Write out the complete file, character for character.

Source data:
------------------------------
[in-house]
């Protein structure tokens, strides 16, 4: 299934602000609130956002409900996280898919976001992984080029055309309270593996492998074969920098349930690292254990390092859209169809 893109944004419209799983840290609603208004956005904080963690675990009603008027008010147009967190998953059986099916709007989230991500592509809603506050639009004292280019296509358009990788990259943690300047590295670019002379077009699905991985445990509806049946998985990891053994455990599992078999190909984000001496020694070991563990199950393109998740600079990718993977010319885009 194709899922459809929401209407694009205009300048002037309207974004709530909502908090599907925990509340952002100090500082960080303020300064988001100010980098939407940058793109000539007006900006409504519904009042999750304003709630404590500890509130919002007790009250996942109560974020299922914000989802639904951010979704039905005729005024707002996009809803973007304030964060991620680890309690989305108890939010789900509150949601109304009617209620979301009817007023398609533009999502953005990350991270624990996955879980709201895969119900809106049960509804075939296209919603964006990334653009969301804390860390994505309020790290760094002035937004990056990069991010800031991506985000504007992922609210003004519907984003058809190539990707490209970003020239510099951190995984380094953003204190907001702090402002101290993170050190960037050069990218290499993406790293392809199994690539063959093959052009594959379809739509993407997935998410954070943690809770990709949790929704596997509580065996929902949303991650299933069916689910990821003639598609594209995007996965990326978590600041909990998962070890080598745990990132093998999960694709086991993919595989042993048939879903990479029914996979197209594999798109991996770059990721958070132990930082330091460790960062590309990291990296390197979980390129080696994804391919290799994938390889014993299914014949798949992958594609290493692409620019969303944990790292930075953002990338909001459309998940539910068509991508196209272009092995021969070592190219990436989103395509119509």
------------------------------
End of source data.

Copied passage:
[in-house]
């Protein structure tokens, strides 16, 4: 299934602000609130956002409900996280898919976001992984080029055309309270593996492998074969920098349930690292254990390092859209169809 893109944004419209799983840290609603208004956005904080963690675990009603008027008010147009967190998953059986099916709007989230991500592509809603506050639009004292280019296509358009990788990259943690300047590295670019002379077009699905991985445990509806049946998985990891053994455990599992078999190909984000001496020694070991563990199950393109998740600079990718993977010319885009 194709899922459809929401209407694009205009300048002037309207974004709530909502908090599907925990509340952002100090500082960080303020300064988001100010980098939407940058793109000539007006900006409504519904009042999750304003709630404590500890509130919002007790009250996942109560974020299922914000989802639904951010979704039905005729005024707002996009809803973007304030964060991620680890309690989305108890939010789900509150949601109304009617209620979301009817007023398609533009999502953005990350991270624990996955879980709201895969119900809106049960509804075939296209919603964006990334653009969301804390860390994505309020790290760094002035937004990056990069991010800031991506985000504007992922609210003004519907984003058809190539990707490209970003020239510099951190995984380094953003204190907001702090402002101290993170050190960037050069990218290499993406790293392809199994690539063959093959052009594959379809739509993407997935998410954070943690809770990709949790929704596997509580065996929902949303991650299933069916689910990821003639598609594209995007996965990326978590600041909990998962070890080598745990990132093998999960694709086991993919595989042993048939879903990479029914996979197209594999798109991996770059990721958070132990930082330091460790960062590309990291990296390197979980390129080696994804391919290799994938390889014993299914014949798949992958594609290493692409620019969303944990790292930075953002990338909001459309998940539910068509991508196209272009092995021969070592190219990436989103395509119509």